‘Packrat’ is the new term for ‘really organized’

STOCKING UP  Packrats will hoard just about anything, even cactus needles, to use in building their nests.

Gregory Smith/Flickr

A real packrat doesn’t store junk in its bedroom. Or its bathroom.

Its midden home may look like a heap of sticks, but inside, what a floor plan. What storage. The more eclectic hoarder species segregate pantry from lumber room from junk museum. The result is more orderly than the closets of some human packrats.

Some packrats like variety, while others specialize. Neotoma stephensi packrats hoard only juniper twigs, which make up 90 percent of their diet despite the plant’s toxicity. Packrats and the rest of their Neotoma woodrat cousins have quirky digestive systems more common in big grazing animals than in small mammals, allowing them to digest tough and even toxic foods.

“You can think of them as a miniature goat,” says Michele Skopec of Weber State University in Ogden, Utah. “They eat all kinds of crazy stuff.”

A packrat midden (shown under the hood of an abandoned car) is a single-rodent home that can shelter a long series of owners. Courtesy of M. Skopec

Neotoma albigula packrats, also called white-throated woodrats, collect a variety of crazy stuff too. They bring home abundant cowpats, rabbit pellets and other animals’ dung, often leaving it just outside the midden. Inside middens Skopec has found an old underwear band, a silvery ring, shotgun shells, a coyote paw, Doritos bags and much more.

Unlike satin bowerbirds, which decorate mating sites with such treasures as pen caps and clothespins, packrat collectibles aren’t on display. “They’re solitary animals,” Skopec says. “It’s not as if they’re bringing others in and saying, ‘Look at how sweet my interior is.’ ” Some of their stockpile is building materials, bedding or food, but the rest remains a mystery.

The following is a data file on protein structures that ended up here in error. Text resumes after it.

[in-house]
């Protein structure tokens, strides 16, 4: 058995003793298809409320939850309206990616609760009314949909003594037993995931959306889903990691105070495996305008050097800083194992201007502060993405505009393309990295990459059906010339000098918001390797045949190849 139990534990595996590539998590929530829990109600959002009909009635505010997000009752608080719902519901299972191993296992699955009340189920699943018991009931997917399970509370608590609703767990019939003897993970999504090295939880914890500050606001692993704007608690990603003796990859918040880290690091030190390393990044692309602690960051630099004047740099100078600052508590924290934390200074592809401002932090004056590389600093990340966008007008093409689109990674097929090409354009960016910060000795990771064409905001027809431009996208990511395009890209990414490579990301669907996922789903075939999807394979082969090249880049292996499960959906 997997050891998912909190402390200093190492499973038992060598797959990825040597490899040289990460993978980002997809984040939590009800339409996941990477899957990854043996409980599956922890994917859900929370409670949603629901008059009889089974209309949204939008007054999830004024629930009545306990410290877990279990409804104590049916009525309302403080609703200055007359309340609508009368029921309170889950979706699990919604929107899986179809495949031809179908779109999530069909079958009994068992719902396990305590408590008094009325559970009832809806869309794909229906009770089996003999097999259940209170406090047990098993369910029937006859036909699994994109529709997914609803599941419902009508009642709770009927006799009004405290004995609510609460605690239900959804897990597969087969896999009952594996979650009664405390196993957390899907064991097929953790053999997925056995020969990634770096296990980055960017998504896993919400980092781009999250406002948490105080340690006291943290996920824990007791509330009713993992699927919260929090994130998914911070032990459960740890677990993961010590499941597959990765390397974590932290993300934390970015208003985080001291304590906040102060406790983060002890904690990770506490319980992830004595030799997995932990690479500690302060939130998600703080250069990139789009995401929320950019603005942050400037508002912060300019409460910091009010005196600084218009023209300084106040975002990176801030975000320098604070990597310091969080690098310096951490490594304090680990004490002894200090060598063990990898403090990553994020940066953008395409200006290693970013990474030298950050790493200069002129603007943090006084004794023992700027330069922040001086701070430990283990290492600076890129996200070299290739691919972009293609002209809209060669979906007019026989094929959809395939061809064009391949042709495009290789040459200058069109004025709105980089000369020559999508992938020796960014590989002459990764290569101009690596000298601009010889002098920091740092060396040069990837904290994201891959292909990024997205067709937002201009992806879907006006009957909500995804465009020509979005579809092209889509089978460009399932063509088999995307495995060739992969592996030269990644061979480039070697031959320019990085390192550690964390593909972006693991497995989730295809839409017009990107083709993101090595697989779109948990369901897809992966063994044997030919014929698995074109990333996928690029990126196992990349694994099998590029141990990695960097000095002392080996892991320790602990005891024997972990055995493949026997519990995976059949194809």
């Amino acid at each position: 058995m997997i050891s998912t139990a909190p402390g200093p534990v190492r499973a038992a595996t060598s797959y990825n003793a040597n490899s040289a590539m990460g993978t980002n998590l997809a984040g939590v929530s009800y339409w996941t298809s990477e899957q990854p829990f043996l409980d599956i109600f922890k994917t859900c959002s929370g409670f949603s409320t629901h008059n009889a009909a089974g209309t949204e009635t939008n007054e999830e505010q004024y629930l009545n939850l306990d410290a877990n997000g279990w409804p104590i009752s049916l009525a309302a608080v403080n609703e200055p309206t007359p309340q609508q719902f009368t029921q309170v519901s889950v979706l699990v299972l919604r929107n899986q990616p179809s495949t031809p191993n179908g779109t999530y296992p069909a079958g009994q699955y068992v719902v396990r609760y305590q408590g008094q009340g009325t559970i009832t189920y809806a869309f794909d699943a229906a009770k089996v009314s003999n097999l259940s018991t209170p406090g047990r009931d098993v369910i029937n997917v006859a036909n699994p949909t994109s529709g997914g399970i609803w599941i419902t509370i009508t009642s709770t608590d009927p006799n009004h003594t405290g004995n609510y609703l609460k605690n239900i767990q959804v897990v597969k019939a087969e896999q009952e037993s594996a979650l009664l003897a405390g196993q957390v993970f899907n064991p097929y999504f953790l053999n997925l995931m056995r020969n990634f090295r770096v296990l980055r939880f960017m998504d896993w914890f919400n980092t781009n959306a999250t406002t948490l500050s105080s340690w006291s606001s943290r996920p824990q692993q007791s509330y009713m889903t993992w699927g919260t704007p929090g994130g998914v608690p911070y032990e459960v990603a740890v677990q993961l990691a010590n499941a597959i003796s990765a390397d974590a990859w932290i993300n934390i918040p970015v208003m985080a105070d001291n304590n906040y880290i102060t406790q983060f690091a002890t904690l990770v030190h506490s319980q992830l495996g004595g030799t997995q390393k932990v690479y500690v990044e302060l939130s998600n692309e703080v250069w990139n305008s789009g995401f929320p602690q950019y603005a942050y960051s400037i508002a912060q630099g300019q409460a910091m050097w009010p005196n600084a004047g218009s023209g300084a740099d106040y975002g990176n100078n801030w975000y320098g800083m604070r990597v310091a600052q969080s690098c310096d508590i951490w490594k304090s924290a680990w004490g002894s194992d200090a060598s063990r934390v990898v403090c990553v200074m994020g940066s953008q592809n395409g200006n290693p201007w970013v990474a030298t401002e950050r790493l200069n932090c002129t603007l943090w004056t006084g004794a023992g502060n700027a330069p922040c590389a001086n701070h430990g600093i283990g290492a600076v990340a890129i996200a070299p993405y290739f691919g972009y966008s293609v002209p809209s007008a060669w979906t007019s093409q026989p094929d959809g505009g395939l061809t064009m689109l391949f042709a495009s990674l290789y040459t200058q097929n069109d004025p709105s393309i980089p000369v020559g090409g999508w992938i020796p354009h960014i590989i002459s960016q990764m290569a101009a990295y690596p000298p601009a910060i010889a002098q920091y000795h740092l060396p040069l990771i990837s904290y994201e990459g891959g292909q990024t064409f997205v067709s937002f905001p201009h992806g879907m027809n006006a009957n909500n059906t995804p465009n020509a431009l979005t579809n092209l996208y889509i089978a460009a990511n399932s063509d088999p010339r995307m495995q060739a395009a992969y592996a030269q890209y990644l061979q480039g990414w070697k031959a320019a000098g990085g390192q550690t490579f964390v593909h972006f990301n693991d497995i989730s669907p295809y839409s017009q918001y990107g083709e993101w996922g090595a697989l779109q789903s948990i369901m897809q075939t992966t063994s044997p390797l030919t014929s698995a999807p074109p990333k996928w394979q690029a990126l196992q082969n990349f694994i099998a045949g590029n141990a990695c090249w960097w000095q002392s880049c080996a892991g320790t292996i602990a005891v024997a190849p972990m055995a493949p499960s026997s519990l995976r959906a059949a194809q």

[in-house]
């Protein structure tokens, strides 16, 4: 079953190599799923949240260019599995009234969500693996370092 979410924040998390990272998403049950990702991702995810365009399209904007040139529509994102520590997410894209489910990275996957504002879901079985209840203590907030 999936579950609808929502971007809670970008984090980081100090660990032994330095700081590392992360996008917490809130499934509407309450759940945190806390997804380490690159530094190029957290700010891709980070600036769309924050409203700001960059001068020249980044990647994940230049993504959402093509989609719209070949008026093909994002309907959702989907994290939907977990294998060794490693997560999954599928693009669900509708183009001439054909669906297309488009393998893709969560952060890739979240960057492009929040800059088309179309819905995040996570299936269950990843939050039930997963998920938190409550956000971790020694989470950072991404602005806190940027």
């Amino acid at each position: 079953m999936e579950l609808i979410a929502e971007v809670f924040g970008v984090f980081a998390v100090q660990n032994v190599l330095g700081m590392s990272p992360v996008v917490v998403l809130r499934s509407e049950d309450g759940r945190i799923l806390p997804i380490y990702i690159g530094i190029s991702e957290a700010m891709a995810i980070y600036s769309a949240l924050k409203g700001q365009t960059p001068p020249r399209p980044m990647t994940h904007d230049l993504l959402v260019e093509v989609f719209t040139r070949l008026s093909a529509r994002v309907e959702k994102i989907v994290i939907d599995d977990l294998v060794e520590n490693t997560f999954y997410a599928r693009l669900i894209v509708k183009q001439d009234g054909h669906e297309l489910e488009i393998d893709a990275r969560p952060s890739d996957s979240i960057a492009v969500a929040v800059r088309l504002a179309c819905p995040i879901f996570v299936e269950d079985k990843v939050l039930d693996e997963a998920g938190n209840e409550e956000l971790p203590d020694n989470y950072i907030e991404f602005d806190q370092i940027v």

Searching for patterns in collecting, she and her students gave 10 white-throated woodrats a choice of jingle bells. In the lab, packrats pretty much liked it all. Shiny was as good as matte. Blue, the color of juniper berries they eat, didn’t appeal more than gold. Nor did jingly instead of silenced, or bells versus wads of paper and toothpicks. “They have this insatiable urge to cache,” Skopec says.

What so far appears to make a difference is the scent of another woodrat. These solitary-living, ferocious collectors may be disinclined to steal each other’s bling.

Susan Milius is the life sciences writer, covering organismal biology and evolution, and has a special passion for plants, fungi and invertebrates. She studied biology and English literature.

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